The Woman King is the remarkable story of the Agojie, the all-female unit of warriors who protected the African Kingdom of Dahomey in the 1800s with skills and a fierceness unlike anything the world has ever seen. Inspired by true events, The Woman King follows the emotionally epic journey of General Nanisca (Oscar®-winner Viola Davis) as she trains the next generation of recruits and readies them for battle against an enemy determined to destroy their way of life. Some things are worth fighting for.
There’s always been tons of untold history that was missing from textbooks in public schools. Some cover the triumphs of past nations, while others contain nothing but malice behaviors and destruction. My sentiments for The Woman King lie somewhere in the middle. On the surface, it would appear this title is everything any action-adventure fan would flock to the theater to see, especially if they’re Black and/or of African descent. However, Hollywood is known for always taking advantage of creative freedom, then changing the narrative to cater to certain audiences.
That’s definitely the case here. The Woman King focuses on the story of the Agojie, an all-female unit of warriors who protected the African Kingdom of Dahomey during the 19th century. The problem with the overall arc of this film is it paints these warriors as heroes, as saviors, as a group of people that showcases absolute strength, and should be looked up to. For historical accuracy, this couldn’t be anything further from the truth. In reality, the Agojie tribe was one of the main collaborators that participated and/or were leaders within the Trans-Atlantic Slave trade. This film paints the picture that this group was ignorant of their involvement not knowing the real impact of this nightmare. This is extremely problematic and should be addressed. Audiences around the country and even the world continue to debate online through various platforms either with their disdain or excitement for the film. If only it could please everyone which seems like an impossible task.
The film is still very entertaining. If you wanted to see an elite strong force of women that know how to handle weaponry fighting to the death to defend what they own that’s exactly what you’re going to get. For some of it you’ll have to suspend your disbelief due to it being unrealistic to have your arm literally broken, then snapped back in place as if it was a minor inconvenience. However, those are just minor setbacks to the overall film. The best parts are the relationships between the lead characters. Nanisca (Viola Davis) is fantastic in fulfilling her role, and that’s expected. Not only is she fierce, but the film takes time to show her character’s vulnerable side as well. It’s interesting seeing that this film focuses so much on war and brutality. Not to the point where it’s a bloody mess, but it is still a heavy amount of violence. The character Nawi (Thuso Mbedu) was a standout on her own as well. You’ll gain respect for her as soon as she appears on the screen. Going down the list of every other performance would be unnecessary, but just know the entire cast did an exceptional job of putting their best efforts on display.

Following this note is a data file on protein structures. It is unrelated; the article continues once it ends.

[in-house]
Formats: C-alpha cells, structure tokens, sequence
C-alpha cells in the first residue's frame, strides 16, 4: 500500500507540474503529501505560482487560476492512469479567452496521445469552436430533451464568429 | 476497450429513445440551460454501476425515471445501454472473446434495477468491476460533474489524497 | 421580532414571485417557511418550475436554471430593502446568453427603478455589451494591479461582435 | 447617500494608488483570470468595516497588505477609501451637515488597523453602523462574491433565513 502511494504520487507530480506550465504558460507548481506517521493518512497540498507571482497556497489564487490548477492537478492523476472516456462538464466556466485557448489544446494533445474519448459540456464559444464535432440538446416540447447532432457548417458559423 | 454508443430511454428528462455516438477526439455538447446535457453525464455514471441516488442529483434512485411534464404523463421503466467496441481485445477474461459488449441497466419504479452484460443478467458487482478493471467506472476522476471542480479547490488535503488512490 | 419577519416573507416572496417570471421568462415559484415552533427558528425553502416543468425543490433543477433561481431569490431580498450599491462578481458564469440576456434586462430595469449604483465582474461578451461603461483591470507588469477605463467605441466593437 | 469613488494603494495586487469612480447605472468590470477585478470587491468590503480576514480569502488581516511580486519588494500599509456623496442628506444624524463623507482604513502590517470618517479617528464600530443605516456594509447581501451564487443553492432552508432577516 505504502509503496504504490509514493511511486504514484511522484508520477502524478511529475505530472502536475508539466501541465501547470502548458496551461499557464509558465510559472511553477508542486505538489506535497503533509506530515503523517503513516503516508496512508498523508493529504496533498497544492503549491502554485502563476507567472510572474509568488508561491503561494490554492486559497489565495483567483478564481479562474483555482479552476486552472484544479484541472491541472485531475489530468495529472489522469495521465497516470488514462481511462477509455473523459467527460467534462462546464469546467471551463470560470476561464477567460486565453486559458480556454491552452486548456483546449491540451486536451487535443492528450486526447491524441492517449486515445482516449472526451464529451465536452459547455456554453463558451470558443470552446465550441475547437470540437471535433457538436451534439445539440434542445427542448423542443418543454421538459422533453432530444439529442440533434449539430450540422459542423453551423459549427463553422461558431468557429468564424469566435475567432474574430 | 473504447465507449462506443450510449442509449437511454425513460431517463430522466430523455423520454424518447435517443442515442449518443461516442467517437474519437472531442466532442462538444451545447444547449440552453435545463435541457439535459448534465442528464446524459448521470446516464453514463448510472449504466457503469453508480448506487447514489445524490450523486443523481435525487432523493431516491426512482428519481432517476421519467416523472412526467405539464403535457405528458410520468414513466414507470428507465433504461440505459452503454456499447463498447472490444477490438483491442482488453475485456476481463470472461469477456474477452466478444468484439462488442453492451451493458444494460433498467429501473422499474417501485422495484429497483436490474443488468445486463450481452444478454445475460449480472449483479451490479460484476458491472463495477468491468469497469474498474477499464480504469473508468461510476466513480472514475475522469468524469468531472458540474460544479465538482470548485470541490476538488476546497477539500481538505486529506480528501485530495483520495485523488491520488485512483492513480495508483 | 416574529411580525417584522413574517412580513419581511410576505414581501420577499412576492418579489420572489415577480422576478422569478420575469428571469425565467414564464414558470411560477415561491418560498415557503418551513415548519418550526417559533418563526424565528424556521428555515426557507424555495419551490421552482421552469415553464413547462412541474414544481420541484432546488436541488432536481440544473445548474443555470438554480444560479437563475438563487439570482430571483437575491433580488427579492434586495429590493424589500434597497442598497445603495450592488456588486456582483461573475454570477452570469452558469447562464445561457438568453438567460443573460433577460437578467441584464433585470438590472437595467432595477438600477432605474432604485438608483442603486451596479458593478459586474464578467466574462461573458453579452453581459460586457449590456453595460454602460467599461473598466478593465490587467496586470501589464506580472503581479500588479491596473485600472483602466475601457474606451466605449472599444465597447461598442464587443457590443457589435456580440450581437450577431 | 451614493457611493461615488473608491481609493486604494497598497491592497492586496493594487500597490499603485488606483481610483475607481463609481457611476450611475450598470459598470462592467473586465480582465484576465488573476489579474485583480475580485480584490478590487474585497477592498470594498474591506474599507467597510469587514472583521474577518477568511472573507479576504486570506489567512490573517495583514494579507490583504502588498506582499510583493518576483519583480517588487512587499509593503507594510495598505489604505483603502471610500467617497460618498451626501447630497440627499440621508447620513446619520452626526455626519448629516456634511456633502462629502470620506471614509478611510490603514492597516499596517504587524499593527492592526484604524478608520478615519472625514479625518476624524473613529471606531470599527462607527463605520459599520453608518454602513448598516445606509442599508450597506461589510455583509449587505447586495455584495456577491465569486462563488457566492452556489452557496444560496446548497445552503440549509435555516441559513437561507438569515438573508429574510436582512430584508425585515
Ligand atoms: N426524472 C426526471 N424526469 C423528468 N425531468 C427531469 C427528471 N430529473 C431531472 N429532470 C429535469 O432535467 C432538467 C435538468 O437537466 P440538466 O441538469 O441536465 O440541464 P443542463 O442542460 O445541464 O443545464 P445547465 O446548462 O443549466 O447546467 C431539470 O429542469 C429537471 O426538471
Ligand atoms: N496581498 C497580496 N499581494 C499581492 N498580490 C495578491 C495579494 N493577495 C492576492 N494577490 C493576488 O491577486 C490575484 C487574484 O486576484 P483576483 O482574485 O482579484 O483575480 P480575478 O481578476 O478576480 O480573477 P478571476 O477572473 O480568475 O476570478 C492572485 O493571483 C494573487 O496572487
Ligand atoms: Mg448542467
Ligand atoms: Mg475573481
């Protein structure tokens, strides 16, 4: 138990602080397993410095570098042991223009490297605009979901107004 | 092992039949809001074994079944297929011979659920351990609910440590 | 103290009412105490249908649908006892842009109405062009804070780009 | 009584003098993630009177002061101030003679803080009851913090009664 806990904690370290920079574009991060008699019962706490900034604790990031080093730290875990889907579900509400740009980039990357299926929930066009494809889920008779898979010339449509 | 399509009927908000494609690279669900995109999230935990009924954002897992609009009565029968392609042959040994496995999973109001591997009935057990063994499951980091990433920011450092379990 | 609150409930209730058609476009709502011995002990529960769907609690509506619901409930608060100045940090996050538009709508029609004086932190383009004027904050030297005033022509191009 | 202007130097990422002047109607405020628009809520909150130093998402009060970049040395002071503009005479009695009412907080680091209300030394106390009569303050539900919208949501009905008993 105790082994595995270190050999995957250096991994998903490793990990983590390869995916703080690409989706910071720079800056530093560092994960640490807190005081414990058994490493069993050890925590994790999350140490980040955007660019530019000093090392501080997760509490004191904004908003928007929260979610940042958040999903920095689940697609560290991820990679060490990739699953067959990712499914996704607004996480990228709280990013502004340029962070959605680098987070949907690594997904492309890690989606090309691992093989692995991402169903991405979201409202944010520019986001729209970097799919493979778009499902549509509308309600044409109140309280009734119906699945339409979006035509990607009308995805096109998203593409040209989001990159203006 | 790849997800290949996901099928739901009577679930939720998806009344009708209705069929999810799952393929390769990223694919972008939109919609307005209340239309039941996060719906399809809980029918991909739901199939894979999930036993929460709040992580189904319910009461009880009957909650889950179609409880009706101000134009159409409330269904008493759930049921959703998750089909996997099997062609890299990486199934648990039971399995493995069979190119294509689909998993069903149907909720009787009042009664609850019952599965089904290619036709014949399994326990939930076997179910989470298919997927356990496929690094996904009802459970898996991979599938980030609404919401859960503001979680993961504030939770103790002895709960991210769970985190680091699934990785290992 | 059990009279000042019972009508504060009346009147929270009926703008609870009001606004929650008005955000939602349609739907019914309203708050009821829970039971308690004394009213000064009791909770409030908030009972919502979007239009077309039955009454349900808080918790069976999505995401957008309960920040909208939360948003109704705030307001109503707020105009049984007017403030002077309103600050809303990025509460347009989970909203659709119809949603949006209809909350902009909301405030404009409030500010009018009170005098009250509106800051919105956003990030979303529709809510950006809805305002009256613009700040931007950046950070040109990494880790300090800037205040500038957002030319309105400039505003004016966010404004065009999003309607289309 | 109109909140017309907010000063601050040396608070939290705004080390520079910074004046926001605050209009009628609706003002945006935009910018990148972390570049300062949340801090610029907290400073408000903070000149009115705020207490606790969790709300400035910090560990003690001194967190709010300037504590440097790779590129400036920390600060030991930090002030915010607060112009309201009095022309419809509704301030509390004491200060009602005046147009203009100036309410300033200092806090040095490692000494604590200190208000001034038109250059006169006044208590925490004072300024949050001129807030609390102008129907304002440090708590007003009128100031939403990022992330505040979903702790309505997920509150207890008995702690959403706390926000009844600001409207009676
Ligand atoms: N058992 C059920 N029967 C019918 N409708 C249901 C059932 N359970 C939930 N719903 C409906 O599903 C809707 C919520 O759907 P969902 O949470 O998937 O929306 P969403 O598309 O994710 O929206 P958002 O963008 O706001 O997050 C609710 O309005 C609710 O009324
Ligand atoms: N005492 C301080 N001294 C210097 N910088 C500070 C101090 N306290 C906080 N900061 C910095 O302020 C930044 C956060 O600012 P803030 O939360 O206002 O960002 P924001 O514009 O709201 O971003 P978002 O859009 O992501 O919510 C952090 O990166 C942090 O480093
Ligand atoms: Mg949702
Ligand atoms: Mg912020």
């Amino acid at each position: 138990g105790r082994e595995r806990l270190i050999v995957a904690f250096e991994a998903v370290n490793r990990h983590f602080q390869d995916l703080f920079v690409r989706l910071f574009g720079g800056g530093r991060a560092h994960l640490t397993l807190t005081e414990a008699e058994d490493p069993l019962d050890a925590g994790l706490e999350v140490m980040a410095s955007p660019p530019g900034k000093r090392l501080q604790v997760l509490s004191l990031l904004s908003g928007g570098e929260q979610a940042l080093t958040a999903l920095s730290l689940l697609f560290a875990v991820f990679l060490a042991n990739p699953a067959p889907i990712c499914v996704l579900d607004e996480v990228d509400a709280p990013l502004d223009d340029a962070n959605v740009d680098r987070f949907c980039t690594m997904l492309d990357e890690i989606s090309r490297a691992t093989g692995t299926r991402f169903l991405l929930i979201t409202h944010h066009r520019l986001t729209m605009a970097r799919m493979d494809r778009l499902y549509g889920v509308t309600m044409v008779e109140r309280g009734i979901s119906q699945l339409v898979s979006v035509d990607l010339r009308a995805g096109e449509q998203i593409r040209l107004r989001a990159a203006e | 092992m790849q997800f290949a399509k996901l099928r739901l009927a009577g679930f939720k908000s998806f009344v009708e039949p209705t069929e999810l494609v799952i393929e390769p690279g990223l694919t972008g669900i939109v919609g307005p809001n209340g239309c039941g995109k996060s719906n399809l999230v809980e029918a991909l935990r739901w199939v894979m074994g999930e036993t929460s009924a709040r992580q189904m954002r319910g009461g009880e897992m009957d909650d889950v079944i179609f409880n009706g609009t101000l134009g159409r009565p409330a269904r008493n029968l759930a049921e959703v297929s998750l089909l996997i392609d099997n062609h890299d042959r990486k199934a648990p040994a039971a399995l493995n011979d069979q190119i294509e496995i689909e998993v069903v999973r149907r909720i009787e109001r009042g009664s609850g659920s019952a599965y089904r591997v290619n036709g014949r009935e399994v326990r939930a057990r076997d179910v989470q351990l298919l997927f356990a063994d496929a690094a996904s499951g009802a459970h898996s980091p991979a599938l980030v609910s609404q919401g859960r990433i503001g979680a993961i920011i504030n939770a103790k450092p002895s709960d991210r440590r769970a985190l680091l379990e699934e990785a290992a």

On a technical note, the cinematography spoke volumes as well. With an all-black dark-skinned cast, the lighting most likely was a challenge but still held up beyond necessary standards. It was wonderful seeing all that chocolate pop on screen. The sound design hit hard when required to, leaving you anxious not knowing which characters would live and die. And when some do perish you’re sad as if you knew them personally, as if you lost a best friend. You really believe in what these women are fighting for even if it’s not a real depiction of actual history.
There’s a lot to be proud of in The Woman King, and I completely understand wanting to escape to the theater to be a part of empowerment that is not often available to some groups. However part of me feels like I’m selling my soul, just for a couple of hours of entertainment. I truly wish this film was more historically accurate and not painting these slave catchers as heroes; but if you can ignore all of that, which might be difficult, you’ll still have a decent time.